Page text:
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Proving the Assumption of Mary, Part Two: The Assumption of ... Moses???

Elijah's Assumption into Heaven is confirmed in the New Testament at the Transfiguration, where we see Moses and Elijah with Christ in Heaven. The story of Elijah's assumption into Heaven riding on a fiery chariot (2 Kings 2) is well-known, but what about the Assumption of Moses?

NOTE: This is part two of a four-part series, Proving Mary's Assumption. 

In Part 1 of this series, we saw the descriptions of Enoch and Elijah's assumptions in both the New and the Old Testaments. 

Part 3 and Part 4 describe the Assumption of the Ark and then how all of this leads to the Assumption of Mary, herself. 

This is all part of a book and course on the Blessed Mother that was released at the 100th Anniversary of the appearance of Our Lady of Fatima on October 13th. Learn how to give a robust defense of the Blessed Mother with What You NEED to Know About Mary (But Were Never Taught). A free copy of the book is included with the course!

Back to the Assumption of ... who again? 

So ... wait! How could there be an Assumption of Moses, if Scripture tells us that he was buried? Moses' burial is described at Deuteronomy 34:5-6:

So Moses the servant of the Lord died there in the land of Moab, according to the word of the Lord, and he buried him in the valley in the land of Moab opposite Beth-pe′or; but no man knows the place of his burial to this day.

Wait, he was buried, but "no man knows" where? That's a curious statement. The same Israelites who kept the bones of the Patriarch Joseph for hundreds of years and then carried them for another 40 years in the desert (see Exodus 13:19) -- they just lost Moses' bones? Not likely. 

How can Moses be buried AND in Heaven? The Epistle of St. Jude 

The Devil Rebuked (The Burial of Moses) by William Blake

There's a funny little passage in the New Testament in the Epistle of St. Jude:

But when the archangel Michael, contending with the devil, disputed about the body of Moses, he did not presume to pronounce a reviling judgment upon him, but said, “The Lord rebuke you.” (Jude 1:9)

What's going on here? Why are St. Michael and the devil disputing over the body of Moses? What's this referring to? 

First off, the devil has a claim on Moses' body because is a murderer. This occurs at Exodus 2:11-15, where Moses kills an Egyptian who was beating a Hebrew slave. Remember this scene?


The Archangel Michael, therefore, is disputing with the devil to reclaim Moses' body for Heaven. This serves, therefore, as one account of how Moses entered into Heaven. 

But that's only half of it. St. Jude is citing this episode from another source. What other source? The name of the source just happens to be ...

The Assumption of Moses, also called The Testament of Moses or The Ascension of Moses (Analepsis Moseos)

[Interestingly, St. Jude cites elsewhere from another Apocryphal work from another assumptee: Enoch]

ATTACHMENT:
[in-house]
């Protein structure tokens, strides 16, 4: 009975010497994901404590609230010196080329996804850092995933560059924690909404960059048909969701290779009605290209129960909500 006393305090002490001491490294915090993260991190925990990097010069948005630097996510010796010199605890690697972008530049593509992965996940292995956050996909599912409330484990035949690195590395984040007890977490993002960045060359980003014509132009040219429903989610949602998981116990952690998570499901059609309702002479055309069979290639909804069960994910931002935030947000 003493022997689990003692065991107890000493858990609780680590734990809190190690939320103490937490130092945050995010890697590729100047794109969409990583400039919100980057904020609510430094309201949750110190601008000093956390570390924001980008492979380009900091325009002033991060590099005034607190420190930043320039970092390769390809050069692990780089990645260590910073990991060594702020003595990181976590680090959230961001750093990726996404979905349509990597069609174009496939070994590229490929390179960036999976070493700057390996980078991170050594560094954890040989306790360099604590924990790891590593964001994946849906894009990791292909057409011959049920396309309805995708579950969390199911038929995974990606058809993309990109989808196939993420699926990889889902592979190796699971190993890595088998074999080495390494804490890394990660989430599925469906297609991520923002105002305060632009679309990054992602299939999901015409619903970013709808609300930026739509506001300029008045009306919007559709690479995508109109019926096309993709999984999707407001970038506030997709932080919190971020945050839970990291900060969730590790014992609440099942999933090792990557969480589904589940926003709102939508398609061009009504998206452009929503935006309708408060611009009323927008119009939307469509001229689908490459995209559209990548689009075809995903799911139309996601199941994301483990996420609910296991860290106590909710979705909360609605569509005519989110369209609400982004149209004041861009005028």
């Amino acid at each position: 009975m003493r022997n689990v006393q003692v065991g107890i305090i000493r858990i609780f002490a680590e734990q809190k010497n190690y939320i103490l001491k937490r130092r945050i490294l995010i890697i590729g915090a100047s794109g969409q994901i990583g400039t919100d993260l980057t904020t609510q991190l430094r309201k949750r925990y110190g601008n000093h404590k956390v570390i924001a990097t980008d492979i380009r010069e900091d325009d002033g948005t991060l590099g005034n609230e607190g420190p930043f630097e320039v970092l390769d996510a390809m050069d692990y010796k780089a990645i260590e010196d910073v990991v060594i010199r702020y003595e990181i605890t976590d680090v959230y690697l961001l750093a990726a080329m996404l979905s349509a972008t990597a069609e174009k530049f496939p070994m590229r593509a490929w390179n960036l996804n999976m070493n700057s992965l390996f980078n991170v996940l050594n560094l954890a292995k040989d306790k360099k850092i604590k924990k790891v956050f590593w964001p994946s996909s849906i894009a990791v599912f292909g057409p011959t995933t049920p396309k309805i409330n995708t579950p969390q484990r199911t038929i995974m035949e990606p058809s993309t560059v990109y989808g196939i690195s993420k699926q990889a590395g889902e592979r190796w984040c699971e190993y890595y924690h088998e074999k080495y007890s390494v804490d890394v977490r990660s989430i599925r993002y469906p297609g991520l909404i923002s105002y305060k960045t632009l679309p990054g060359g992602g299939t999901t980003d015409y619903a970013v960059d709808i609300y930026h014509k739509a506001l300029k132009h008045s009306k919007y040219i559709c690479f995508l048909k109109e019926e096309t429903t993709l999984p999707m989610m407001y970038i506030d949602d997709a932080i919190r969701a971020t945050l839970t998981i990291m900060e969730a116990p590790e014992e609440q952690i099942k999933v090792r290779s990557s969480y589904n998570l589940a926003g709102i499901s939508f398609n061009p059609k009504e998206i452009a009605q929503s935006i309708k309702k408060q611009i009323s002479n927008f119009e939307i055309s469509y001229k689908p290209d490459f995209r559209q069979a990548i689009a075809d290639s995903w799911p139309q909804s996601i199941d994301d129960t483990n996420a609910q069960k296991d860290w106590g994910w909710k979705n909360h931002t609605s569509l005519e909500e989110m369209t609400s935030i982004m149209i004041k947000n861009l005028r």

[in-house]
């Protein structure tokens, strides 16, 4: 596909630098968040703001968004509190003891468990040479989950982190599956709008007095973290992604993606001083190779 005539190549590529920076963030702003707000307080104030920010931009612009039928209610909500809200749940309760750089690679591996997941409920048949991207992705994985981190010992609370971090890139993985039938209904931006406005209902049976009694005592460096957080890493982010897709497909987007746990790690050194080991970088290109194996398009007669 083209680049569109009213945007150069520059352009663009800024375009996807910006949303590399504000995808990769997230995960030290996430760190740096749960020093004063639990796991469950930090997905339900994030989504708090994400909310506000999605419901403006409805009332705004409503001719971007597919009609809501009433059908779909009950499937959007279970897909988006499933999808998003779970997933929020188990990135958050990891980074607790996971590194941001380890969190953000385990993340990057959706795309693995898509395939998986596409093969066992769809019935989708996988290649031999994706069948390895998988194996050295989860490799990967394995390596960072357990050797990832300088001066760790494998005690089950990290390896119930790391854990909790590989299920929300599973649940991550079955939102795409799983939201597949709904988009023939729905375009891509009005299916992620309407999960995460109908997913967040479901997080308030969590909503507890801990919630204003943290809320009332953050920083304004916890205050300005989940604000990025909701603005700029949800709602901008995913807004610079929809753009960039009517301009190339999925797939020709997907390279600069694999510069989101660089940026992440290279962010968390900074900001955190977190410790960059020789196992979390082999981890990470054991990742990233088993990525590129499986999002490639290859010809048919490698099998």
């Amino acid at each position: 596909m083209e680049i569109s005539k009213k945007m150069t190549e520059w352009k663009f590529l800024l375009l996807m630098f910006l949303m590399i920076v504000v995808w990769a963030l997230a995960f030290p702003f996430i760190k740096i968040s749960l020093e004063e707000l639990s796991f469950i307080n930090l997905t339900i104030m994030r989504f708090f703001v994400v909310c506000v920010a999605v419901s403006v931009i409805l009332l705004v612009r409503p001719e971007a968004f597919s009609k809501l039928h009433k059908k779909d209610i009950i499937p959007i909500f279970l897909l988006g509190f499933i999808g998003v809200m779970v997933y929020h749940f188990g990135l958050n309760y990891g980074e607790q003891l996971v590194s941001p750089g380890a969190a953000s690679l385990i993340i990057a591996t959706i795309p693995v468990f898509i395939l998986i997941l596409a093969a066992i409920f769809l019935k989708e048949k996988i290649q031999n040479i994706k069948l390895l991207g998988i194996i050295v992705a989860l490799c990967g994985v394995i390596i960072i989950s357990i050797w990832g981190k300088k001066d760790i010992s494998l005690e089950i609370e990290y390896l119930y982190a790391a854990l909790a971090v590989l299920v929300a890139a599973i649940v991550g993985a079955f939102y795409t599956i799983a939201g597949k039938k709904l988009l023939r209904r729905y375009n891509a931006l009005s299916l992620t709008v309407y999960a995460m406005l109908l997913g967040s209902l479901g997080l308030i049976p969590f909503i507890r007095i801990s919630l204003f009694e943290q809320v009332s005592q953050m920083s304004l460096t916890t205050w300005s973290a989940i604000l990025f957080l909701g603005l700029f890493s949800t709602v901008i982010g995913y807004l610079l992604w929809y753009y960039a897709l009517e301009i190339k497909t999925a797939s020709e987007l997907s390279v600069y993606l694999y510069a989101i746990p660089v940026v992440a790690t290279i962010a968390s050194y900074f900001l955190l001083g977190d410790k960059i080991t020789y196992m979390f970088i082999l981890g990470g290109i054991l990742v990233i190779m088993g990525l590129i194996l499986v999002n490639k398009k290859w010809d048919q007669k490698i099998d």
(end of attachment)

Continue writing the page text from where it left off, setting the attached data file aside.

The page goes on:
The Assumption of Moses is a well-known ancient text. It's not part of the Jewish or Christian canons of Scripture. Instead, it's part of the Jewish Apocrypha. It includes prophesies of the events of the First Century AD. It was likely written around the First Century AD, as well. 

A complete copy of the manuscript hasn't survived to the present day, though its existence is testified to by many ancient writers including Origen. Our most complete copy of the work was found in the 1800s inside a 6th century manuscript by Antonio Ceriani in the Biblioteca Ambrosiana in Milan.

So, what does The Assumption of Moses tell us about the assumption of Moses?

As I wrote above, several ancient authors wrote about the contents of The Assumption of Moses. They describe Joshua seeing two Moseses when he was taken up: one with the angels and one honoured with burial in the valley.(1)(2)(3) 


On the one hand, it's clear that Moses is in Heaven from the account of the Transfiguration. On the other hand, it's clear that Moses' assumption into Heaven is an ancient tradition, known to both Jews and Christians. 

Nevertheless, we are left with a riddle. How did this all happen and what does it mean? The Mystery of the "Two Moseses" will likely remain a mystery -- as well as the ugliest pluralization ever -- until all things are unveiled. 

BUT ... It all points to something very interesting about Mary's Assumption. 

Proving the Assumption of Mary Footnotes:

(1) This opinion is shared by Origen, who asserts that in a certain uncanonical book mention is made of two Moses' being seen, one alive in the spirit, the other dead in the body. In Libr. Jesu Nave, Hom, ii. 1: "Denique et in libello quodam, licet in canone non habeatur, mysterii tamen hujus figura describitur. Refertur enim quia duo Moses videbantur, unus vivus in spiritu, alias mortuus in corpore."

(2) Evodius, a contemporary of St. Augustine, has the same gloss, derived from the same source: "When he ascended the mountain to die, the power of his body brought it to pass, that there should be one body to commit to earth, and another to be the companion of his attendant angel." Augustin. Ep. 158 (ii. p. 426, Ben.): "Quamquam et in apocryphis et in secretis ipsius Moysi, quæ, scriptura caret auctoritate, tunc cum ascenderet in montem ut moreretur, vi corporis efficitur ut aliud esset quod terræ mandaretur, aliud quod angelo comitanti sociaretur." 

(3) Another legend, traced to the same origin, recounts how at Moses' death a bright cloud so dazzled the eyes of the bystanders that they saw neither when he died nor where he was buried. Caten. in Pent. ap. Fabric. Cod. Pseud. Ephesians 5.T. ii. (p. 121.)

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